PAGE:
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Shit Bloggers Post is making me wonder whether Instagram originality is dead

IMAGES VIA @BRITTANYXAVIER, @__mmaxinewylde, @maggie_mccormack, @nicole_wongg, @emmaleger, @matildadjerf/INSTAGRAM

WORDS BY MAGGIE ZHOU

“But it was my idea first.”

Bed sheets as picnic blankets, aerobic mirror selfies with one leg straight in the air, spray-foamed mirrors, close-up shots of Byredo’s dubiously named Gypsy Water perfume, linen pastel dresses hung up on a clothesline, baskets of strawberries. 

Instagram is a microcosm of trends – we’ve seen cottagecore reign free and name matching memes have had their moment in the spotlight – but whatever the latest double-tappable craze is, there’s one thing that binds them all together: a lack of originality.  

Shit Bloggers Post is an Instagram account that pokes fun at the repetitious aesthetics of Instagram culture. Each of its carousel posts features photos from multiple influencers that are so bizarrely similar, it’s almost doppelgänger worthy. It reposts the latest poses, outfits, locations and foods of choice (most recently oysters and ice-cream) seen on influencers’ feeds worldwide.

It’s tongue-in-cheek and playful, accompanied by irreverent captions and commentary. Some Instagrammers have embraced this self-appointed watchguard account, regularly tagging Shit Bloggers Post in their own on-trend photos.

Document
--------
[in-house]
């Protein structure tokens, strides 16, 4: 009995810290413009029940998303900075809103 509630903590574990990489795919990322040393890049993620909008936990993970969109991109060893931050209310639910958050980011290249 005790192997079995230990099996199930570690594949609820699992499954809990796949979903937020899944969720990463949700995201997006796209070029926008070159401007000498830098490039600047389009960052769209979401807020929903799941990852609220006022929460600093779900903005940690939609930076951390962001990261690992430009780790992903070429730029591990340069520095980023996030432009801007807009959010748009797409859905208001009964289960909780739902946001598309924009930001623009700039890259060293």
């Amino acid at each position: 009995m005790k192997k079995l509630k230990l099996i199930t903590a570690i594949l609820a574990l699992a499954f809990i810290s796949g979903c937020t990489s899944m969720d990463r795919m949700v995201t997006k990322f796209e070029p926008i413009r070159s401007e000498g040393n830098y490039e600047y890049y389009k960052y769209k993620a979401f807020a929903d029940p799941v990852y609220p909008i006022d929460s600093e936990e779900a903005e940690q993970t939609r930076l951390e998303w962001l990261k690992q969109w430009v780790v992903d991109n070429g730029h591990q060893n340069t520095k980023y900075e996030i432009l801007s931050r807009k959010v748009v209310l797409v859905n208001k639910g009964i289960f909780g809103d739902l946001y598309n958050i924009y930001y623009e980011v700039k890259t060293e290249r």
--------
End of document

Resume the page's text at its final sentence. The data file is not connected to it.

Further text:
Ironically, Shit Bloggers Post’s feed is itself a perfectly balanced aesthetically-pleasing grid, one that many budding content creators would salivate over. 

 

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on saturdays we do laundry and on sundays we churn butter 🧈

A post shared by shit bloggers post (@shitbloggerspost) on

The changing appetite for ‘real’ content

In 2020, it seems we’ve made a 180-degree turn from the heydays of blogging (when blogging, you know, actually included a blog). Back then, DSLRs were the weapon of choice, bird’s-eye view flat lays of food required standing on chairs at cafes, and VSCO filters were generously splashed out on every photo. 

It’s common to now hear exclamations of praise and gushes of, “Instagram is becoming so real and candid.” But even though the relevant tools and output may have changed, Shit Bloggers Post makes it clear that when it comes to mainstream, popular content, Instagram hasn’t come quite so far. 

The glorification of opulence and the narrow definitions of beauty and success are still there, they’ve just been dressed down and disguised in ripped jeans and pastel tie-dye sweatshirts. The allure of fame and affluence still remain, but it’s now painted as ‘accessible’ through the lens of blurry iPhone photos and candid photos at the grocery store. 

 

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orange juice 🧃

A post shared by Jacquie Alexander (@jacquiealexander) on